Social Media and The Bling Ring


Social media empowers us as individuals. For the lonely and awkward - and millions of teens fall into both categories - it's an opportunity to reach out and connect without actually having to meet in person. We read much about internet forums being a predators' playground but not nearly enough about how they've helped children build confidence and make friends.

Apparently a new movie came out surrounding celebrity stalker websites and the effects and personalities that come out of the always connected world of today... in a nutshell, and the SMH decided to report on it in Entertainment news. Nice that they also took the opportunity to refer back to an old article from 2010, of course.

The above quote I have no issues with, it's more than clear that for most introverts the internet is an empowering factor, allowing us to make connections and express ourselves without having to deal with most of the factors that may have a crippling effect face-to-face, but I'm not sure about the areas of the article like this:

Statistics show that adolescent tweeters are twice as likely to be female as male, which confirms the suspicion that most tweeting teens are simply online followers of Justin Bieber (he has 37.9 million).

Of course, the article also says that teens use the internet in excess, but don't actually create any content for it, and don't have anything original to say or share - well, like I can talk. My last two posts merely link back to another blog and this post just discusses an article I found and am quoting... again in excess.

Regardless of people's opinion of teenagers, on the contrary they are capable of generating huge amounts of content. Of course, whether any of it is deemed original is another matter, but from the people I've met online even just in the past few years, there is no shortage of creative talent that is constantly interesting in putting their work out there for people to enjoy. They shouldn't just be relegated to a mindless crowd only hanging on for Beiber tweets... well, some of them anyway. But let's face it, they're not all teens anyway.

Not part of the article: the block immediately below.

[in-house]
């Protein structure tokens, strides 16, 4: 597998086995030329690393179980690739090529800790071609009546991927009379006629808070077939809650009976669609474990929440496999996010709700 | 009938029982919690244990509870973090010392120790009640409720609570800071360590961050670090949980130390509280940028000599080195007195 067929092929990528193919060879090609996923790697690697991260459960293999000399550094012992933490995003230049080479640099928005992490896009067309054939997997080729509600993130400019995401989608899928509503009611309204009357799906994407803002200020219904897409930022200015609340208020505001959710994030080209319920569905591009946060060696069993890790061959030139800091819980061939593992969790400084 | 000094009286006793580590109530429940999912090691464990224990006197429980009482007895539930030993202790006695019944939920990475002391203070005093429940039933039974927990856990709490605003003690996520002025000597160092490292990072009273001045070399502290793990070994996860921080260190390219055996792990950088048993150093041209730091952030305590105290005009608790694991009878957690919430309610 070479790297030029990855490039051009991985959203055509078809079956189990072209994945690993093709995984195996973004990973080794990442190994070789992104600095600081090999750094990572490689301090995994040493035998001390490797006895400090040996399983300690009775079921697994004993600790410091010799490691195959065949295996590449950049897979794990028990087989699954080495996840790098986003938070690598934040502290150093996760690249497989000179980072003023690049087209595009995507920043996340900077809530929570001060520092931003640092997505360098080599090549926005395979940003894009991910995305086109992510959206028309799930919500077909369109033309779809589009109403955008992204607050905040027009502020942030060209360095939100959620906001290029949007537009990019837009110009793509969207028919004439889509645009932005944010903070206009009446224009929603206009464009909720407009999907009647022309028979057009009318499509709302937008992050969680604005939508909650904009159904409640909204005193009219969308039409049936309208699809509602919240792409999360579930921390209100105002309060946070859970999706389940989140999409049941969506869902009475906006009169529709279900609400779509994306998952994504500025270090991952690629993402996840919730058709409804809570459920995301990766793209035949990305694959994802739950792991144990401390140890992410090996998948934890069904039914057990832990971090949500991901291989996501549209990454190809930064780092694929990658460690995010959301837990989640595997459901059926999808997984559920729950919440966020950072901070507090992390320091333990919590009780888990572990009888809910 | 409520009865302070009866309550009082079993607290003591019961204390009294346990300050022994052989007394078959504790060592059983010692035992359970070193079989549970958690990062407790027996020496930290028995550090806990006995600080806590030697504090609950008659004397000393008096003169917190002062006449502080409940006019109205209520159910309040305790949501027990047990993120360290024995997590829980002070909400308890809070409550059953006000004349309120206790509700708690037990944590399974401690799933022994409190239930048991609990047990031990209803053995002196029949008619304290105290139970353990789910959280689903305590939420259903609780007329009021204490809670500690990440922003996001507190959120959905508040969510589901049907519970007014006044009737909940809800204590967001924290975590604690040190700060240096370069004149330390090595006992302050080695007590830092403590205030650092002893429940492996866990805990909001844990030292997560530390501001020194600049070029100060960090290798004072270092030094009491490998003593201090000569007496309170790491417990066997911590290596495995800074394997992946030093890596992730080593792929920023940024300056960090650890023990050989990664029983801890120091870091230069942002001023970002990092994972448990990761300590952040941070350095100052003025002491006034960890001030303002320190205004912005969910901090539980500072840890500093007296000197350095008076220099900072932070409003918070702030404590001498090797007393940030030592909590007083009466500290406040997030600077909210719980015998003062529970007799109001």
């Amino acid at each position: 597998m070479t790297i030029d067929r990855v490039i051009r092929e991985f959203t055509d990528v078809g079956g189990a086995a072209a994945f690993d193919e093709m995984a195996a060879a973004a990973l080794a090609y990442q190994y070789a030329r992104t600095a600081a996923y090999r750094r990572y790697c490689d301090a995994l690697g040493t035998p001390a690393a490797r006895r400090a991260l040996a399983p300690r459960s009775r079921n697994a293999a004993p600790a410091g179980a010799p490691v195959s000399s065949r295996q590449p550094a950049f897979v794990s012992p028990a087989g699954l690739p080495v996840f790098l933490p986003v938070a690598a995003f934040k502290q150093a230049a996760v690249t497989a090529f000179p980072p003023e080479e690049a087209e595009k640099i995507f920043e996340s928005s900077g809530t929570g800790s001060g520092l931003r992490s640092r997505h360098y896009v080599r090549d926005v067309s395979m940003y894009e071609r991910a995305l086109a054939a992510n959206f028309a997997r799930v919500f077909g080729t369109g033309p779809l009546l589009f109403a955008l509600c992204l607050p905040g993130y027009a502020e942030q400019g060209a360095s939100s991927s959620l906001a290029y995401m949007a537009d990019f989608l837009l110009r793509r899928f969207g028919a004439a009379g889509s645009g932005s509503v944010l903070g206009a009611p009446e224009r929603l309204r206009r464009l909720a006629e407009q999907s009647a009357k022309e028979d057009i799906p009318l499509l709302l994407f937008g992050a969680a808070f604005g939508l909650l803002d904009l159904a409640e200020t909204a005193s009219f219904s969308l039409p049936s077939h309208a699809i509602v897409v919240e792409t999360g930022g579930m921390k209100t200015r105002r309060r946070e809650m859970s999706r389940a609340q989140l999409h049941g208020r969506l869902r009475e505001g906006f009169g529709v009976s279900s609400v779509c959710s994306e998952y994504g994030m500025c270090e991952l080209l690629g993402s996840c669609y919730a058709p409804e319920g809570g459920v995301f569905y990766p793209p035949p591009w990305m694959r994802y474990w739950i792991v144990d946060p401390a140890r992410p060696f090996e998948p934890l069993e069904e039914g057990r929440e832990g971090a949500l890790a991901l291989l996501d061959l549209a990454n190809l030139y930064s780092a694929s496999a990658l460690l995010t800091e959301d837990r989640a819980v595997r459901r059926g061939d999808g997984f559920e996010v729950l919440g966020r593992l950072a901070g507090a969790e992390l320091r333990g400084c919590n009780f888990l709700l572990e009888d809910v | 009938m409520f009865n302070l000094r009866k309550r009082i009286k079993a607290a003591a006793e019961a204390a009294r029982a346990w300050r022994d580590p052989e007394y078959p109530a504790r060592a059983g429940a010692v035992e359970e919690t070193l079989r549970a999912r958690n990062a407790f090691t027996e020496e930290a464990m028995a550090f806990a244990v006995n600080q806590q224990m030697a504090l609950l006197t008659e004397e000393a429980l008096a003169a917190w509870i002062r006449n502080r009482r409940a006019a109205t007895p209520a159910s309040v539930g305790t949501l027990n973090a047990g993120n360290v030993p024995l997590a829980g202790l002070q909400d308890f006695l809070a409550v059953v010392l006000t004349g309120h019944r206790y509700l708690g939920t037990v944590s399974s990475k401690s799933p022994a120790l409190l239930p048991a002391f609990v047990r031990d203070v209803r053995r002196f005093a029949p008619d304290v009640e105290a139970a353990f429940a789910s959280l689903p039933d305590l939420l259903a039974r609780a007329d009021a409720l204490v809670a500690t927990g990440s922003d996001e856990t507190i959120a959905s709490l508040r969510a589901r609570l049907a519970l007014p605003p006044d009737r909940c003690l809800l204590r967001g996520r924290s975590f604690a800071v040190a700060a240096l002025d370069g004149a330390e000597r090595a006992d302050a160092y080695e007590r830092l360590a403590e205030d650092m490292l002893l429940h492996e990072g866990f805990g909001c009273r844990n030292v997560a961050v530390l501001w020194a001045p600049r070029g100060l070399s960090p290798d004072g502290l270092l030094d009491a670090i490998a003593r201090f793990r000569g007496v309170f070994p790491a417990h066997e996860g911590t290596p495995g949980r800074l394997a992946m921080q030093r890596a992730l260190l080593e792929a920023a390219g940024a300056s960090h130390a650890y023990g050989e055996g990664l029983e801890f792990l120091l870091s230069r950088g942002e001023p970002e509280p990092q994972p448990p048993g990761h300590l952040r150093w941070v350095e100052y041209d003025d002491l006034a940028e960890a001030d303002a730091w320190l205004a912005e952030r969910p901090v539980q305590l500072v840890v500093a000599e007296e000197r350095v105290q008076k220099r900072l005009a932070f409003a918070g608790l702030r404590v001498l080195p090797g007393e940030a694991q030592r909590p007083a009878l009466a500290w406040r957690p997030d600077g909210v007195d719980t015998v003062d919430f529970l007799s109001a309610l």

As for that old study:

A teen that texts more than 120 times a day is more likely to drink, smoke or have sex [..]. Texting so much might suggest that the individual has become sucked into a social network that is unhealthily obsessive and compulsive. This can warp the personality. According to a University of Winnipeg study, people who text more than 100 times a day are 30 per cent less likely to say that being ethical was important to them than people who text less than 50 times a day. The conclusion: absorption in social media can turn youngsters into careless zombies. No wonder that the US National Institutes of Health found that people in their twenties are nearly three times more likely to exhibit narcissistic personality disorder than Americans over 65.

I'm probably about as far away from narcissistic personality disorder as you can get. So despite the media making us feel crappy about our appearances and our bodies and wanting us to have warped perceptions of ourselves, we somehow manage to get to this stage where we love ourselves to the extent or narcissism... it's interesting insight.

I take great delight in posting the highlighted text on Twitter, linking back to the article. Highlighting mine.